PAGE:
Interest can mount up & become costly
It’s okay not to pay off the entire monthly bill once in a while; but not all the time. Interest rolls-up month-to-month and can, over a period of time, become difficult (if not impossible) to repay. Avoid falling into the minimum repayment trap by having a plan in place to repay more than your monthly balance.
How to get a credit card: three things you should know
If you’ve never applied for a credit card before, here are a few useful facts to guide you.
1. Your card provider will run a credit check
To do this, they’ll review your income, any debt you carry, and other financial commitments. Every provider is different - meaning one might decline your application and another accept it.
The application you make will leave a trace on your credit file (even if your lender says yes) - so avoid making a large volume of applications within a short period of time.
2. Your card will come with a fixed credit limit
If your application is given the green light, your provider will limit your monthly expenditure. They will determine this limit using information pulled from your credit file (for example, your earnings and financial history).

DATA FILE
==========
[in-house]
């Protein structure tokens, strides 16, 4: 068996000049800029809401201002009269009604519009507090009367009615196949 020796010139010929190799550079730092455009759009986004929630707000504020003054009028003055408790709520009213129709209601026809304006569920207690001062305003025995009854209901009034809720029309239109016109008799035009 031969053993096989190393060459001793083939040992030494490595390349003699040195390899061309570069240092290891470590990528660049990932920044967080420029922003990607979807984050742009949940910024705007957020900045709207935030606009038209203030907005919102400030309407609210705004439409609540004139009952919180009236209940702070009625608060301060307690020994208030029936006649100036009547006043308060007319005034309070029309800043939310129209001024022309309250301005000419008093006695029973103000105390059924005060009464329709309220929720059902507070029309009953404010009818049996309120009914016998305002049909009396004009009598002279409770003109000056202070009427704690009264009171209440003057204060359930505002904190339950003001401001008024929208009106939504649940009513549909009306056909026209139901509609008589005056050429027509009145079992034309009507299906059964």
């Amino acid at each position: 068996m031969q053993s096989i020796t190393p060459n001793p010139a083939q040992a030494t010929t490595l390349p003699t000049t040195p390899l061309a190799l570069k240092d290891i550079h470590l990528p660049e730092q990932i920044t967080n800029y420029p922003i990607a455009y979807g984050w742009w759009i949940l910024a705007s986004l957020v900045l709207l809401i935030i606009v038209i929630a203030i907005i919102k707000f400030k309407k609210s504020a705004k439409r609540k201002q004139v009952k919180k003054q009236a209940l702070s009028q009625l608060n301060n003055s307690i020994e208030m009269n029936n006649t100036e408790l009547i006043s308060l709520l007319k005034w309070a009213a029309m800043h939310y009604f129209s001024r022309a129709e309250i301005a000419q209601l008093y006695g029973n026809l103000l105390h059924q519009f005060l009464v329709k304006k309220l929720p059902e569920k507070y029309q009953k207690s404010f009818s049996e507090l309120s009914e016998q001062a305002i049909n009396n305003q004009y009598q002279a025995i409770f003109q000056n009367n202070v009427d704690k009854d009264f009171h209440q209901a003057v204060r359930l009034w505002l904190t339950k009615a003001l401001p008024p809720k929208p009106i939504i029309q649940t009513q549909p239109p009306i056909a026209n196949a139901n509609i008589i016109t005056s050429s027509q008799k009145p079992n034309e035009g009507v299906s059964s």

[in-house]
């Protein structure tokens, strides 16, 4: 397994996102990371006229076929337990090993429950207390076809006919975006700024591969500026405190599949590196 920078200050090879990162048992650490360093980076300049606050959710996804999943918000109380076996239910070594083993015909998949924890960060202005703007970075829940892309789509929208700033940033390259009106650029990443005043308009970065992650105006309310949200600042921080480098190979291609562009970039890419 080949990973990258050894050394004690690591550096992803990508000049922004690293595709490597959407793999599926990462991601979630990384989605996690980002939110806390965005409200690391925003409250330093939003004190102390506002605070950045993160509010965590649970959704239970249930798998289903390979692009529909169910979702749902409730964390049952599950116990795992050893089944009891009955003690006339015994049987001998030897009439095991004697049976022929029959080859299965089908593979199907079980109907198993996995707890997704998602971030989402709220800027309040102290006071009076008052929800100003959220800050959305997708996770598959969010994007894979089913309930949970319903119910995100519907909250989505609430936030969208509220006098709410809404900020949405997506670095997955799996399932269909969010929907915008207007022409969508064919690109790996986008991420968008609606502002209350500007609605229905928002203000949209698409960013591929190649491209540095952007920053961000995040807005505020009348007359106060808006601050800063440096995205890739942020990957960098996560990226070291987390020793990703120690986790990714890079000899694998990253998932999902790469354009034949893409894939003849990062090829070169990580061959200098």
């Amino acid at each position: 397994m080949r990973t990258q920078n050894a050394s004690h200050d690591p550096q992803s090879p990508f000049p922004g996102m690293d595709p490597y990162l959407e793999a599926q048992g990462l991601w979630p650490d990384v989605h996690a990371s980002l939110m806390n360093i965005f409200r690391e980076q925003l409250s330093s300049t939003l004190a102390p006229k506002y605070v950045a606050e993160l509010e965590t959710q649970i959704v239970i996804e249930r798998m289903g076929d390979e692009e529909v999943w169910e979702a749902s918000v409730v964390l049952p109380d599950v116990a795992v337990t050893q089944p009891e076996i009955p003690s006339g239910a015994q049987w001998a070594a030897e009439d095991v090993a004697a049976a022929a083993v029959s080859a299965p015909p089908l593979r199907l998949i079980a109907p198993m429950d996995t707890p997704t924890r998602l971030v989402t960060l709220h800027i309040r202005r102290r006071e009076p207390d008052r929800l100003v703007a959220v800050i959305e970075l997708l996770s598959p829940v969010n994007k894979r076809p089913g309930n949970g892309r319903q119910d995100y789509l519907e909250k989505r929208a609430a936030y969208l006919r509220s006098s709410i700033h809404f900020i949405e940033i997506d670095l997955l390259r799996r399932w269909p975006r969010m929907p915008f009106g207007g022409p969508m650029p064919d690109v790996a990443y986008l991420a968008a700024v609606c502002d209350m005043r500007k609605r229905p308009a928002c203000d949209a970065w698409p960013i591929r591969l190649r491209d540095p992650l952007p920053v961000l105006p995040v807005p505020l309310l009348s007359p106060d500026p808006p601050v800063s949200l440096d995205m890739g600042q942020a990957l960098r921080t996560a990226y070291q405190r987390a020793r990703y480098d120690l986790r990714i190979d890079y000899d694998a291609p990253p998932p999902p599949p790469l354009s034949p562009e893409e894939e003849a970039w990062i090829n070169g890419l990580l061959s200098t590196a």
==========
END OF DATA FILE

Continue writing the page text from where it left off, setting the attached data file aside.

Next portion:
Your provider may increase your credit limit later if they see you as a safe bet; but you reserve the right to decline this offer. You can also ask for your limit to be reduced.
3. You must repay your minimum balance
Ideally, you should pay your monthly balance in full. That way, you can avoid paying interest. If that’s not possible, clear the minimum. Otherwise, your provider will charge you a late repayment fee and a mark will be made against your credit file.
The safest way to meet the obligations of your agreement is to set up a monthly direct debit for the minimum amount. You can then make overpayments separately.
Which credit card should I choose?
There are many types of credit card, four of which we have listed below to help guide your decision.
1. Balance transfer credit cards